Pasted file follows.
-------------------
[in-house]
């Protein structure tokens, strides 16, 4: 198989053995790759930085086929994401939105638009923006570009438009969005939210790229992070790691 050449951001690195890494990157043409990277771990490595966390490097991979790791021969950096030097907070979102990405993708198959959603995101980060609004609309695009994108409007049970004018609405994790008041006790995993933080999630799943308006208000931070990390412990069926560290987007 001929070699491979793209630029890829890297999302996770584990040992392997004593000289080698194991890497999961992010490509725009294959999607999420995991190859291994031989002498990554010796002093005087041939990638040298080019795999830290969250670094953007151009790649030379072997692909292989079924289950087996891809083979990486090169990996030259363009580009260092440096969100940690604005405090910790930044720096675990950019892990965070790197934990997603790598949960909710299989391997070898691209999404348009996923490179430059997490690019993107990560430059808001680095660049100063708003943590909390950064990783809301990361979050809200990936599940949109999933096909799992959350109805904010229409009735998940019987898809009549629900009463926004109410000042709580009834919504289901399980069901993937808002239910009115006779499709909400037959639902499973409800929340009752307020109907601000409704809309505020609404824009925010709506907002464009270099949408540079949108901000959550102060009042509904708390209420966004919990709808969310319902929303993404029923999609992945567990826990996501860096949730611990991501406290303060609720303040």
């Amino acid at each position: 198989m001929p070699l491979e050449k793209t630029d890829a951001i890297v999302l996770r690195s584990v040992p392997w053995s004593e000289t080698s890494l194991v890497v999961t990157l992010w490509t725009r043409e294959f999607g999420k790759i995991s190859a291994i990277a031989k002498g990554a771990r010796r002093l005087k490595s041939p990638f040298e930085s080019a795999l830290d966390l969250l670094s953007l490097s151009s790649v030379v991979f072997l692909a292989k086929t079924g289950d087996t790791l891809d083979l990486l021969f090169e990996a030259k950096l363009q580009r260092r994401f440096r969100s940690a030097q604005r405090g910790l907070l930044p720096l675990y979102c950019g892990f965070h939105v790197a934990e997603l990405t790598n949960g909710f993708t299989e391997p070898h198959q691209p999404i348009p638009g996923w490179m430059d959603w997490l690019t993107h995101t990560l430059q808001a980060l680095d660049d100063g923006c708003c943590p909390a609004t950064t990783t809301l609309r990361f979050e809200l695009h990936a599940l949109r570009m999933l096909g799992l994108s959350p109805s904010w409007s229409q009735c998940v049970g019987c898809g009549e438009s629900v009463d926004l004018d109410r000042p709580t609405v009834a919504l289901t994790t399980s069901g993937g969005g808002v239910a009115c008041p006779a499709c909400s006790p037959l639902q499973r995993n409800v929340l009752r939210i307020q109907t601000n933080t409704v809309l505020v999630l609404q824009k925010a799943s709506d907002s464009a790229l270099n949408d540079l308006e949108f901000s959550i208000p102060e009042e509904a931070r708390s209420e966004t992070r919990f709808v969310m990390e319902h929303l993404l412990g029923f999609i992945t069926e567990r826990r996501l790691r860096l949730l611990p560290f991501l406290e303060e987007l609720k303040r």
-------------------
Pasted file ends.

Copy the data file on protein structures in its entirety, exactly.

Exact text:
[in-house]
């Protein structure tokens, strides 16, 4: 198989053995790759930085086929994401939105638009923006570009438009969005939210790229992070790691 050449951001690195890494990157043409990277771990490595966390490097991979790791021969950096030097907070979102990405993708198959959603995101980060609004609309695009994108409007049970004018609405994790008041006790995993933080999630799943308006208000931070990390412990069926560290987007 001929070699491979793209630029890829890297999302996770584990040992392997004593000289080698194991890497999961992010490509725009294959999607999420995991190859291994031989002498990554010796002093005087041939990638040298080019795999830290969250670094953007151009790649030379072997692909292989079924289950087996891809083979990486090169990996030259363009580009260092440096969100940690604005405090910790930044720096675990950019892990965070790197934990997603790598949960909710299989391997070898691209999404348009996923490179430059997490690019993107990560430059808001680095660049100063708003943590909390950064990783809301990361979050809200990936599940949109999933096909799992959350109805904010229409009735998940019987898809009549629900009463926004109410000042709580009834919504289901399980069901993937808002239910009115006779499709909400037959639902499973409800929340009752307020109907601000409704809309505020609404824009925010709506907002464009270099949408540079949108901000959550102060009042509904708390209420966004919990709808969310319902929303993404029923999609992945567990826990996501860096949730611990991501406290303060609720303040």
């Amino acid at each position: 198989m001929p070699l491979e050449k793209t630029d890829a951001i890297v999302l996770r690195s584990v040992p392997w053995s004593e000289t080698s890494l194991v890497v999961t990157l992010w490509t725009r043409e294959f999607g999420k790759i995991s190859a291994i990277a031989k002498g990554a771990r010796r002093l005087k490595s041939p990638f040298e930085s080019a795999l830290d966390l969250l670094s953007l490097s151009s790649v030379v991979f072997l692909a292989k086929t079924g289950d087996t790791l891809d083979l990486l021969f090169e990996a030259k950096l363009q580009r260092r994401f440096r969100s940690a030097q604005r405090g910790l907070l930044p720096l675990y979102c950019g892990f965070h939105v790197a934990e997603l990405t790598n949960g909710f993708t299989e391997p070898h198959q691209p999404i348009p638009g996923w490179m430059d959603w997490l690019t993107h995101t990560l430059q808001a980060l680095d660049d100063g923006c708003c943590p909390a609004t950064t990783t809301l609309r990361f979050e809200l695009h990936a599940l949109r570009m999933l096909g799992l994108s959350p109805s904010w409007s229409q009735c998940v049970g019987c898809g009549e438009s629900v009463d926004l004018d109410r000042p709580t609405v009834a919504l289901t994790t399980s069901g993937g969005g808002v239910a009115c008041p006779a499709c909400s006790p037959l639902q499973r995993n409800v929340l009752r939210i307020q109907t601000n933080t409704v809309l505020v999630l609404q824009k925010a799943s709506d907002s464009a790229l270099n949408d540079l308006e949108f901000s959550i208000p102060e009042e509904a931070r708390s209420e966004t992070r919990f709808v969310m990390e319902h929303l993404l412990g029923f999609i992945t069926e567990r826990r996501l790691r860096l949730l611990p560290f991501l406290e303060e987007l609720k303040r």